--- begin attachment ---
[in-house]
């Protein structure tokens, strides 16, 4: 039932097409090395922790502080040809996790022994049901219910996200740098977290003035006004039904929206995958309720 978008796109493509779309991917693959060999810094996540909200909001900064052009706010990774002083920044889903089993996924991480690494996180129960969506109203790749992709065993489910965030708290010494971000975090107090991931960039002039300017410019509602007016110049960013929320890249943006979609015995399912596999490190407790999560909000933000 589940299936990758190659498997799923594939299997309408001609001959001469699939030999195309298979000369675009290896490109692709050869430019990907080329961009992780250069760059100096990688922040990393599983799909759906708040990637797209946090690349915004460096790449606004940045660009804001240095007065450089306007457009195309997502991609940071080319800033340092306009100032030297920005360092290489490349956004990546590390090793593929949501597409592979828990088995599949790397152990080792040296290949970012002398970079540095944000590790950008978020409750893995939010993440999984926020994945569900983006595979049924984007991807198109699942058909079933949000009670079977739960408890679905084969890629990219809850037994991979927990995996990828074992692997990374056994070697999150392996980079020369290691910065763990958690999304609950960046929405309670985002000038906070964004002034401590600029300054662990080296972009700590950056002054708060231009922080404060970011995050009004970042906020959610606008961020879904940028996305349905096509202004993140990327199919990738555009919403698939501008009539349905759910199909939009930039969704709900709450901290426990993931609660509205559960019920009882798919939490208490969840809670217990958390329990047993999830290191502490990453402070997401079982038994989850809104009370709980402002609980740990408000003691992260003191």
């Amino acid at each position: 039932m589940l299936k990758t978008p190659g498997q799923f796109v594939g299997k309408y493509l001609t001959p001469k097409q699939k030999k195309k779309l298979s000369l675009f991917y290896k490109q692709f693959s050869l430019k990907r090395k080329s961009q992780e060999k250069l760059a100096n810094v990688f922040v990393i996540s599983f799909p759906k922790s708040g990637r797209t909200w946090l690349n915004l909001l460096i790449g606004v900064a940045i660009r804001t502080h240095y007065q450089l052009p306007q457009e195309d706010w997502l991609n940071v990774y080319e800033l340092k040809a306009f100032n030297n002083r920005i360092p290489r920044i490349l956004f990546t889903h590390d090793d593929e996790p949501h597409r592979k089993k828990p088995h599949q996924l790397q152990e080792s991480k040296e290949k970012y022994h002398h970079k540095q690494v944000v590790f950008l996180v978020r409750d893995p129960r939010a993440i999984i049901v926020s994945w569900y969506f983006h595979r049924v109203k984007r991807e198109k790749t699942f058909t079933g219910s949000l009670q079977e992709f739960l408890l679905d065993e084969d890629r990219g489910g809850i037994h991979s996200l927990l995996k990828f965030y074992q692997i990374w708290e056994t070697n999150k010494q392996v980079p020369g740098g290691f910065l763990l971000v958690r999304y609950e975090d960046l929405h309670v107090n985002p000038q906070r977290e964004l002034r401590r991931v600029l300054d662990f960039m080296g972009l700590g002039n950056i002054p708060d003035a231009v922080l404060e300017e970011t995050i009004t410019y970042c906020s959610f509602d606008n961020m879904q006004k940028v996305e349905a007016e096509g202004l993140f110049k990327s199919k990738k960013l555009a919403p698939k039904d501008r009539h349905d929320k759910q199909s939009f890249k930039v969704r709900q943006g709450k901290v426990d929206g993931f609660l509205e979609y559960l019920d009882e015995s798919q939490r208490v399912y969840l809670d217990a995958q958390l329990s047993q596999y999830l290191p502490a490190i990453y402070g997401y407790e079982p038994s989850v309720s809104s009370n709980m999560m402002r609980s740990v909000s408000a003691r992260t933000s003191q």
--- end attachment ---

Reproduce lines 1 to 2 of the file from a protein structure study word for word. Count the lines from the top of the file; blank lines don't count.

[in-house]
């Protein structure tokens, strides 16, 4: 039932097409090395922790502080040809996790022994049901219910996200740098977290003035006004039904929206995958309720 978008796109493509779309991917693959060999810094996540909200909001900064052009706010990774002083920044889903089993996924991480690494996180129960969506109203790749992709065993489910965030708290010494971000975090107090991931960039002039300017410019509602007016110049960013929320890249943006979609015995399912596999490190407790999560909000933000 589940299936990758190659498997799923594939299997309408001609001959001469699939030999195309298979000369675009290896490109692709050869430019990907080329961009992780250069760059100096990688922040990393599983799909759906708040990637797209946090690349915004460096790449606004940045660009804001240095007065450089306007457009195309997502991609940071080319800033340092306009100032030297920005360092290489490349956004990546590390090793593929949501597409592979828990088995599949790397152990080792040296290949970012002398970079540095944000590790950008978020409750893995939010993440999984926020994945569900983006595979049924984007991807198109699942058909079933949000009670079977739960408890679905084969890629990219809850037994991979927990995996990828074992692997990374056994070697999150392996980079020369290691910065763990958690999304609950960046929405309670985002000038906070964004002034401590600029300054662990080296972009700590950056002054708060231009922080404060970011995050009004970042906020959610606008961020879904940028996305349905096509202004993140990327199919990738555009919403698939501008009539349905759910199909939009930039969704709900709450901290426990993931609660509205559960019920009882798919939490208490969840809670217990958390329990047993999830290191502490990453402070997401079982038994989850809104009370709980402002609980740990408000003691992260003191």